2 tbsp butter, melted and cooled

*I substituted all purpose flour, so I essentially used 1 cup of flour.
**Because I didn't use almond meal I added in 1/2 tsp of almond extract, not just 1/4 tsp.

I will note that we doubled the batter and got 12, not 16 cakes, but this is because we overfilled the cups. Only fill them halfway; they rise a lot and you'll want flat bottoms. See the steps for more detail on this.


1. Preheat oven to 350F.

2. Line a muffin tin with 8 paper liners (If you don't have them, like me, your cakes will be just fine but you'll lose some of the brown sugar/butter topping. Next time I will be making them with the liners because that stuff is delicious). Place one small piece of butter into each muffin cup. Top each cup with 1 1/2 teaspoons of brown sugar. Place pan in oven for 3 minutes, just until butter melts. Sugar will not be fully melted. Allow pan to cool for a few minutes before proceeding.

3. Taking care to slice around the core of the pear, cut pear into very thin slices no more than 1/8-inch thick.
Lay about 3 slices of pear across the bottom of each muffin cup (enough to cover the base, but it's absolutely fine if you they go up the sides), on top of the butter and brown sugar layer. Set aside while you make cake batter.

4. In a large bowl, combine flour, almond meal, sugar, baking powder and salt and whisk until well-combined. Add in eggs, vanilla extract and almond extract and whisk until batter is smooth. Add in melted butter and whisk until butter has been completely incorporated. Props to Caitlin for reminding me to double this second use of butter, otherwise they wouldn't have been as moist or yummy!

5. Divide batter evenly into prepared muffin cups on top of the of pear layer. Only fill the cups halfway as they rise a lot (you want flat bottoms because they're upside down cakes--you can see in the picture that we overfilled the cups because they do not lay flat and we only got 12 out of the mix, not 16).

6. Bake for 19-22 minutes, until the cakes spring back when lightly touched (they'll be a light yellow color) and a toothpick inserted into the cake comes out clean. Brown sugar may be bubbling slightly around the edges of the cake.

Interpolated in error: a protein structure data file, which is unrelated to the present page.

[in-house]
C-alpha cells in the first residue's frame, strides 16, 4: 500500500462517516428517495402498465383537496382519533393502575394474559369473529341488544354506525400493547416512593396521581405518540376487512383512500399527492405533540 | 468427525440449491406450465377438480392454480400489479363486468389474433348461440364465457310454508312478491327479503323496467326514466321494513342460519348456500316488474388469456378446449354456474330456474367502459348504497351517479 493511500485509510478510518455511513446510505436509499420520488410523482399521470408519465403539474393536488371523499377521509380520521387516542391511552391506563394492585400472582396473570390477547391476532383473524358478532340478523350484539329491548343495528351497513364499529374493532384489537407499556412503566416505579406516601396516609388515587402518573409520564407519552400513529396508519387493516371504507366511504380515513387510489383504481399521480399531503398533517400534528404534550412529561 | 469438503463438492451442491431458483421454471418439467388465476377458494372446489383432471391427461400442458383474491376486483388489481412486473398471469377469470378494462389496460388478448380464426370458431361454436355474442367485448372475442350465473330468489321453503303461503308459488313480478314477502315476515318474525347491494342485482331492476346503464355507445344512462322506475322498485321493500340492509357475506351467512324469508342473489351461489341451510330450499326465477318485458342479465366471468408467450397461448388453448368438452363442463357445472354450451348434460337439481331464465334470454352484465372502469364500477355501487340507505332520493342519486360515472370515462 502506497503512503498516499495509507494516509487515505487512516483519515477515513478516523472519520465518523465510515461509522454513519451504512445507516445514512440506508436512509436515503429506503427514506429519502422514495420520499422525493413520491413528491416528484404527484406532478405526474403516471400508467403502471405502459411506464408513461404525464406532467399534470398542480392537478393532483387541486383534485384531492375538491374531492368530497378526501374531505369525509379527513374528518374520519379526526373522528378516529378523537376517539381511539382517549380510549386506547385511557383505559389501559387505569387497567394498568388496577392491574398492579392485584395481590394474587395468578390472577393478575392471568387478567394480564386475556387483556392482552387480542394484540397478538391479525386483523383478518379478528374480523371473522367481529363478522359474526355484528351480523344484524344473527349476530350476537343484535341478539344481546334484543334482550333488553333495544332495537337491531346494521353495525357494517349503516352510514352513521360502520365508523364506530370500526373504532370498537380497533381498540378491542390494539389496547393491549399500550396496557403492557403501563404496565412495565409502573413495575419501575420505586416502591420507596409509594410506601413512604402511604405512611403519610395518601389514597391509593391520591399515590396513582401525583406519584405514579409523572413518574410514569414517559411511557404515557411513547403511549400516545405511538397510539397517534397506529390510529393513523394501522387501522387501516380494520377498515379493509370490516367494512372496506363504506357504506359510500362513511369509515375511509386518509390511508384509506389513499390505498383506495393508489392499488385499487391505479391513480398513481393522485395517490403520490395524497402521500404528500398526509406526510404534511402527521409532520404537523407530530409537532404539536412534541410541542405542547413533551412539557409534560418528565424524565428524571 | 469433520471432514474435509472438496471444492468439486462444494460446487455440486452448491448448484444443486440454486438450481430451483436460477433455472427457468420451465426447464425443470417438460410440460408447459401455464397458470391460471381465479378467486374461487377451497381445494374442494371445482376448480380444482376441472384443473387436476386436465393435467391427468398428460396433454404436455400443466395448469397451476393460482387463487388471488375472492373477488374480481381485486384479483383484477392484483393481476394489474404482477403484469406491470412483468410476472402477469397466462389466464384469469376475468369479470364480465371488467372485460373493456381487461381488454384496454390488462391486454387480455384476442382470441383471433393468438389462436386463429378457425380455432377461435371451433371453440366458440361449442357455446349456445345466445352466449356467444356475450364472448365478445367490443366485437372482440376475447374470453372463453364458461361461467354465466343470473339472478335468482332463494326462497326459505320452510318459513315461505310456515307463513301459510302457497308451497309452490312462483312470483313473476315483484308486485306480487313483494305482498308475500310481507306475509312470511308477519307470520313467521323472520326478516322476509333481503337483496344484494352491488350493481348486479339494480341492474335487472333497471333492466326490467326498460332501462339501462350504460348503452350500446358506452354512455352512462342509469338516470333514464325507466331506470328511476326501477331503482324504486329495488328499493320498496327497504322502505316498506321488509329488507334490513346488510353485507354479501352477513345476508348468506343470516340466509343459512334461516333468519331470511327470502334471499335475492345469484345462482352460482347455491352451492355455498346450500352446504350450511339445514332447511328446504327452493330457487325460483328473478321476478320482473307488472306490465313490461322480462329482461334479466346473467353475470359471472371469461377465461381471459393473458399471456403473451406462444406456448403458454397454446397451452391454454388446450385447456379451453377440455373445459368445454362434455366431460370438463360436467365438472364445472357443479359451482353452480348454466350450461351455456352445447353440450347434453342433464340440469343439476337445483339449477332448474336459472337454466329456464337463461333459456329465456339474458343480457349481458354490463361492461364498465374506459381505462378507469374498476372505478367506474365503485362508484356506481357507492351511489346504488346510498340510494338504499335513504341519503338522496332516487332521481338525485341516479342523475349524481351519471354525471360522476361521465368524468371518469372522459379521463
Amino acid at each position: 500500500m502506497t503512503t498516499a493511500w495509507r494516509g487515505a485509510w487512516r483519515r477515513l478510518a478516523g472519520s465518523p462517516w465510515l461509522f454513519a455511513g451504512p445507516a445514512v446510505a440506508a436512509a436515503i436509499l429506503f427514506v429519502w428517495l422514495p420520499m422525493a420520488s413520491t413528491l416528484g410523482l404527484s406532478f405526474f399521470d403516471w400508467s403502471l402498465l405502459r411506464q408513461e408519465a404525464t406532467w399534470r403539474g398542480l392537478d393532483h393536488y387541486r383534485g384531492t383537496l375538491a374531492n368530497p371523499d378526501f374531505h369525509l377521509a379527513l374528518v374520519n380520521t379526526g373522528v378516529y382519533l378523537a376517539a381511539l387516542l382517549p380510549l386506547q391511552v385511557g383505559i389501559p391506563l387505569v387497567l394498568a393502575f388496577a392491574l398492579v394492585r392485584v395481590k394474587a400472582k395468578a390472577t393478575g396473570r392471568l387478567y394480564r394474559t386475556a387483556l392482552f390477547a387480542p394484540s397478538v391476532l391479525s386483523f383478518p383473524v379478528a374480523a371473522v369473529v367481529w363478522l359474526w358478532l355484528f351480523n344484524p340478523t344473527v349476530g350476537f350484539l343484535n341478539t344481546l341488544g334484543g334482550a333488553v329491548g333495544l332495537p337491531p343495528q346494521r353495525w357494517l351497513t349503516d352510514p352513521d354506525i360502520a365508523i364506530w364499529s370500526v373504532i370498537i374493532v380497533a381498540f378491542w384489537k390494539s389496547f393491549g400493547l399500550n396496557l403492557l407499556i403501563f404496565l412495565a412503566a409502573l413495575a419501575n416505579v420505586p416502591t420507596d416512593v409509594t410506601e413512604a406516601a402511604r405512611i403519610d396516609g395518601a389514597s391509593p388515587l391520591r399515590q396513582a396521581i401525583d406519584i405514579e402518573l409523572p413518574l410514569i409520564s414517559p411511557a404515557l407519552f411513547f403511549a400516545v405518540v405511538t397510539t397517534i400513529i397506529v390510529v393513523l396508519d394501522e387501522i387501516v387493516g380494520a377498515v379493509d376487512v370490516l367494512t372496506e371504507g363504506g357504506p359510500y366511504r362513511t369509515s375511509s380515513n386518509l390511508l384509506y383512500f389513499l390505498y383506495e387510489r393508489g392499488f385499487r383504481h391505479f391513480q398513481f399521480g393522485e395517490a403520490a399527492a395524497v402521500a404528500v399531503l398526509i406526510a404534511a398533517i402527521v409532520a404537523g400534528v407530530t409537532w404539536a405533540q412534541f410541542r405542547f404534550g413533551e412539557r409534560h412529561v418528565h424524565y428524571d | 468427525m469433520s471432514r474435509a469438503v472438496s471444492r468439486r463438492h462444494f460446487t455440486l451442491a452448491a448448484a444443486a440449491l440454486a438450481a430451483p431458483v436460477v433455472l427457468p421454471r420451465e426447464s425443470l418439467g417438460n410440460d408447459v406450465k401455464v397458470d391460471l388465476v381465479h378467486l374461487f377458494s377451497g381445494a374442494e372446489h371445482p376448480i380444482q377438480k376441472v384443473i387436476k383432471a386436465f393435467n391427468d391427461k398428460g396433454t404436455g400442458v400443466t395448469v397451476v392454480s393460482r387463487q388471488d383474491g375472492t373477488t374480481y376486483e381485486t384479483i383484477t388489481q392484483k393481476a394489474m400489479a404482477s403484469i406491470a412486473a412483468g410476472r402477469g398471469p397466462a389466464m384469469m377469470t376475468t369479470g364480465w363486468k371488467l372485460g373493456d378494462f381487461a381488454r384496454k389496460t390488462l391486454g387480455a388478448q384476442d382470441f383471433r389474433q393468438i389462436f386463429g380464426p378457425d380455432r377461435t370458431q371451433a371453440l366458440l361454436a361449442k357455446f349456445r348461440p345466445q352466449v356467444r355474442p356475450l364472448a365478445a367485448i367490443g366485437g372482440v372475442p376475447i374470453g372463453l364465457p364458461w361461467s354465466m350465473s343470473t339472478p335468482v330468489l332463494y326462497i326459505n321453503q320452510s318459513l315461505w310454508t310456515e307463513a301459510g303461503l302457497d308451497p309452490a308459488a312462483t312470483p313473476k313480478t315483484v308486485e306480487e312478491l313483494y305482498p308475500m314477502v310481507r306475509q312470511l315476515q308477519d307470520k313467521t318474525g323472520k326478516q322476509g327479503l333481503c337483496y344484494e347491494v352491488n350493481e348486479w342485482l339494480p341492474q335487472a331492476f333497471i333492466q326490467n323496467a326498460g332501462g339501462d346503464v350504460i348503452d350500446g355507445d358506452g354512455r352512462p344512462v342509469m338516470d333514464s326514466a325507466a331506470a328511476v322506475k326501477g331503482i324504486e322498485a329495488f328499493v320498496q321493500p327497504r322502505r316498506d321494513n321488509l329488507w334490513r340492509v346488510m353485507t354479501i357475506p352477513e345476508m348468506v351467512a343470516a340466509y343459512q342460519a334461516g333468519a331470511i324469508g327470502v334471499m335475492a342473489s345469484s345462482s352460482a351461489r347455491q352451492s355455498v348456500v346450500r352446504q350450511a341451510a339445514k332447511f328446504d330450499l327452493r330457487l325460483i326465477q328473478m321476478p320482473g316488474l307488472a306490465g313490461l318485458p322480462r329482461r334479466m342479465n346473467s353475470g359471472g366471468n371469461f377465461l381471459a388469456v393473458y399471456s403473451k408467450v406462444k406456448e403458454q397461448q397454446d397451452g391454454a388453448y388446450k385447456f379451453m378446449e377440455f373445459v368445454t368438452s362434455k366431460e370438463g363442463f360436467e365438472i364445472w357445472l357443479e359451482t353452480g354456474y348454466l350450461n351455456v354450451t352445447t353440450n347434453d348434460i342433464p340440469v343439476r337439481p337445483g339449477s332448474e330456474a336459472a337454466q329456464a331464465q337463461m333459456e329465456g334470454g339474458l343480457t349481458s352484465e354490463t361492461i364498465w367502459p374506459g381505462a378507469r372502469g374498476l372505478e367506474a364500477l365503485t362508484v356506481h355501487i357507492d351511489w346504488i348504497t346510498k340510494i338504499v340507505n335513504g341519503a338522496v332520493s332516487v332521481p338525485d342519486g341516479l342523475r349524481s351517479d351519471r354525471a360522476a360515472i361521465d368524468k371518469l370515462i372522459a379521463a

So close to heaven you can almost taste the sunlight and the clouds...

7. Take cakes out of the muffin pan and allow to cool on a wire rack in their paper liners. If you do not have liners, just run a knife around the edges of the cupcake to dislodge them. Cakes can be served fresh out of the oven or at room temperature. Invert cakes onto a plate and remove paper to serve.

Et voilĂ ! There you have DELICIOUSAMAZINGZOMGGGGGGG...drool...cakes! Best served piping hot and gooey on top!

If you told me I could never eat anything but these for the rest of my life, I might actually be okay with it. 

Happy eating!!

P.S. I WILL be making these in mini form for the Master's open house in Mather this Thursday. Come 'n get it, y'all!

Wednesday, February 8, 2012

My Favorite Cookie: Sandtarts

Today I decided to bake my favorite cookie since childhood: sandtarts. It's been a few years since I've made these delicious little cookies chock full 'o goodness, but it was time. Mostly because I was already in an almond mood as I waited for the pears to ripen to make almond and pear upside-down cake (next post!), and sandtarts are so amazingly almond-y.


What are sandtarts? By another name, they are Mexican wedding cookies. They often have nuts. My family's version which I've been making with my mother for as long as I can remember is better than Mexican wedding cookies and has no nuts, which makes them a safe party treat!

The recipe is extremely simple, and is as follows:

Sandtarts Ingredients

Serves about 35 depending on how large you roll the balls of dough

¾ cups butter
4 tbsp sugar (heaping)
2 cups sifted flour
~2 tsp vanilla
1 tbsp cold water
2-3 tbsp almond extract

Cream butter and sugar; add remaining ingredients; mix well.Pinch off  into roughly 1 inch bits of dough and rollinto balls. Bake at 350 for 30-40 minutes. Allow to cool for 20 minutes before putting confectioner's sugar over the top, otherwise it will just melt the sugar. 

Sift confectioner's sugar over the top or roll cookies in powdered sugar and enjoy!

Here's a picture of the dough:

It's a big bowl, but it doesn't make that much dough so make the balls small to get the most mileage out of it!

Here's a picture of the size of the dough balls. They're actually a bit smaller than 1 inch:

Here's a picture of them (all 38 of them!) when I pulled them out of the oven:

A close-up for the varieties of color and shape. As you can see, they don't really flatten out much.

Final product post-sugaring! As a side note, I used a colander (yes, like a spaghetti colander) to "sift" the sugar over the top. Necessity is the mother of invention!


Happy Eating!!